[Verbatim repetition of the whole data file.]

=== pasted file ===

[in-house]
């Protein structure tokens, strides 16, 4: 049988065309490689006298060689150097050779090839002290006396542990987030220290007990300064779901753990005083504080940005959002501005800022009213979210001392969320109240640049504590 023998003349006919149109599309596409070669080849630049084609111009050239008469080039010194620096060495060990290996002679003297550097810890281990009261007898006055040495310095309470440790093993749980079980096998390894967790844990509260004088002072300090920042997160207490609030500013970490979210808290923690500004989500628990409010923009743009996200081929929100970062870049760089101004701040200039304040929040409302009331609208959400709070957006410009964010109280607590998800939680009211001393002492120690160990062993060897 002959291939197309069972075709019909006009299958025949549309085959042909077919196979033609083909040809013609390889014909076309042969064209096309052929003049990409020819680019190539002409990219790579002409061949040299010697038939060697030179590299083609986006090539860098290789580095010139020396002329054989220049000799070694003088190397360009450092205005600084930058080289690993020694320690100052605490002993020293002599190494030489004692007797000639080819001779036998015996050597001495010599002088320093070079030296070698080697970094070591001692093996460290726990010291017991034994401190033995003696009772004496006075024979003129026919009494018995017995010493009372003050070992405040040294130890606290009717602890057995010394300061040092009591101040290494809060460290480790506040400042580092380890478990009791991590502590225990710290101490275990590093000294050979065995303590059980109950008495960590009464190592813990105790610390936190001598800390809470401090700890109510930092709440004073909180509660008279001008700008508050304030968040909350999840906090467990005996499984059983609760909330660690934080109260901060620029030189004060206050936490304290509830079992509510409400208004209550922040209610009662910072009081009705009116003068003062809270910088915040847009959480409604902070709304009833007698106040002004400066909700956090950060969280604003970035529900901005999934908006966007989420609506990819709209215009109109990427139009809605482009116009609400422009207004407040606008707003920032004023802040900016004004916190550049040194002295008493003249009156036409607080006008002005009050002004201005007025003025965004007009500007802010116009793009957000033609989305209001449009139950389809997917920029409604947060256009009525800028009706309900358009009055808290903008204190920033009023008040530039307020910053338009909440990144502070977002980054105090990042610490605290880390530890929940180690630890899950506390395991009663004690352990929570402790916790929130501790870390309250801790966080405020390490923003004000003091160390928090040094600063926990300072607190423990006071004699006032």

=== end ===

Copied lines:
[in-house]
């Protein structure tokens, strides 16, 4: 049988065309490689006298060689150097050779090839002290006396542990987030220290007990300064779901753990005083504080940005959002501005800022009213979210001392969320109240640049504590 023998003349006919149109599309596409070669080849630049084609111009050239008469080039010194620096060495060990290996002679003297550097810890281990009261007898006055040495310095309470440790093993749980079980096998390894967790844990509260004088002072300090920042997160207490609030500013970490979210808290923690500004989500628990409010923009743009996200081929929100970062870049760089101004701040200039304040929040409302009331609208959400709070957006410009964010109280607590998800939680009211001393002492120690160990062993060897 002959291939197309069972075709019909006009299958025949549309085959042909077919196979033609083909040809013609390889014909076309042969064209096309052929003049990409020819680019190539002409990219790579002409061949040299010697038939060697030179590299083609986006090539860098290789580095010139020396002329054989220049000799070694003088190397360009450092205005600084930058080289690993020694320690100052605490002993020293002599190494030489004692007797000639080819001779036998015996050597001495010599002088320093070079030296070698080697970094070591001692093996460290726990010291017991034994401190033995003696009772004496006075024979003129026919009494018995017995010493009372003050070992405040040294130890606290009717602890057995010394300061040092009591101040290494809060460290480790506040400042580092380890478990009791991590502590225990710290101490275990590093000294050979065995303590059980109950008495960590009464190592813990105790610390936190001598800390809470401090700890109510930092709440004073909180509660008279001008700008508050304030968040909350999840906090467990005996499984059983609760909330660690934080109260901060620029030189004060206050936490304290509830079992509510409400208004209550922040209610009662910072009081009705009116003068003062809270910088915040847009959480409604902070709304009833007698106040002004400066909700956090950060969280604003970035529900901005999934908006966007989420609506990819709209215009109109990427139009809605482009116009609400422009207004407040606008707003920032004023802040900016004004916190550049040194002295008493003249009156036409607080006008002005009050002004201005007025003025965004007009500007802010116009793009957000033609989305209001449009139950389809997917920029409604947060256009009525800028009706309900358009009055808290903008204190920033009023008040530039307020910053338009909440990144502070977002980054105090990042610490605290880390530890929940180690630890899950506390395991009663004690352990929570402790916790929130501790870390309250801790966080405020390490923003004000003091160390928090040094600063926990300072607190423990006071004699006032």